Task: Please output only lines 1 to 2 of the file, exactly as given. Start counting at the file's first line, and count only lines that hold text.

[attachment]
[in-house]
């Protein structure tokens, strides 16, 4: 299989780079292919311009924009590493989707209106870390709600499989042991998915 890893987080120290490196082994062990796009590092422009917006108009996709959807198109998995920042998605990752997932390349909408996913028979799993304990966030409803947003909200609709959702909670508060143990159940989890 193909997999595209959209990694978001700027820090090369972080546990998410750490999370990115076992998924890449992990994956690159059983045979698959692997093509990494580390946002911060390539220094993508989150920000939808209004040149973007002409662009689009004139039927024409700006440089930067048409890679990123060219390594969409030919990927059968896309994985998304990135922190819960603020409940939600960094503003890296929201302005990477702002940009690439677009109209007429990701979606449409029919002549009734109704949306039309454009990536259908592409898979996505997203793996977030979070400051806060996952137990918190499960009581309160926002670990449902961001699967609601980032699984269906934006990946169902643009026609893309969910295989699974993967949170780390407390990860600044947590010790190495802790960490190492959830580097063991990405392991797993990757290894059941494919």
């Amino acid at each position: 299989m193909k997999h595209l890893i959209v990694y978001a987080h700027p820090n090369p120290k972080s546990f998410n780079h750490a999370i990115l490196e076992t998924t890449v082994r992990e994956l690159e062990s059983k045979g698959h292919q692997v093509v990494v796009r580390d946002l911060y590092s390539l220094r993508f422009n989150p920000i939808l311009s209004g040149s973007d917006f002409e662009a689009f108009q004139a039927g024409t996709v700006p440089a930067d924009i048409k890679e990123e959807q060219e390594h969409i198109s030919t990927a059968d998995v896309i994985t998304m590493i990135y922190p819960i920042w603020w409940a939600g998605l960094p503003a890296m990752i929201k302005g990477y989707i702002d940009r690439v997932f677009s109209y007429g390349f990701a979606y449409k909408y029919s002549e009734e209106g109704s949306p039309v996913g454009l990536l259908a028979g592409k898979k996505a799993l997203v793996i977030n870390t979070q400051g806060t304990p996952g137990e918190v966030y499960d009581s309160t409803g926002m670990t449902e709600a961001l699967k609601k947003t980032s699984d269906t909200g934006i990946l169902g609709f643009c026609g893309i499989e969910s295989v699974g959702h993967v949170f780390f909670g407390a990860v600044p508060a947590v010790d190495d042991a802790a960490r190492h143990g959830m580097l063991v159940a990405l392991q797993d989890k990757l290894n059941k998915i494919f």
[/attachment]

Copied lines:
[in-house]
């Protein structure tokens, strides 16, 4: 299989780079292919311009924009590493989707209106870390709600499989042991998915 890893987080120290490196082994062990796009590092422009917006108009996709959807198109998995920042998605990752997932390349909408996913028979799993304990966030409803947003909200609709959702909670508060143990159940989890 193909997999595209959209990694978001700027820090090369972080546990998410750490999370990115076992998924890449992990994956690159059983045979698959692997093509990494580390946002911060390539220094993508989150920000939808209004040149973007002409662009689009004139039927024409700006440089930067048409890679990123060219390594969409030919990927059968896309994985998304990135922190819960603020409940939600960094503003890296929201302005990477702002940009690439677009109209007429990701979606449409029919002549009734109704949306039309454009990536259908592409898979996505997203793996977030979070400051806060996952137990918190499960009581309160926002670990449902961001699967609601980032699984269906934006990946169902643009026609893309969910295989699974993967949170780390407390990860600044947590010790190495802790960490190492959830580097063991990405392991797993990757290894059941494919």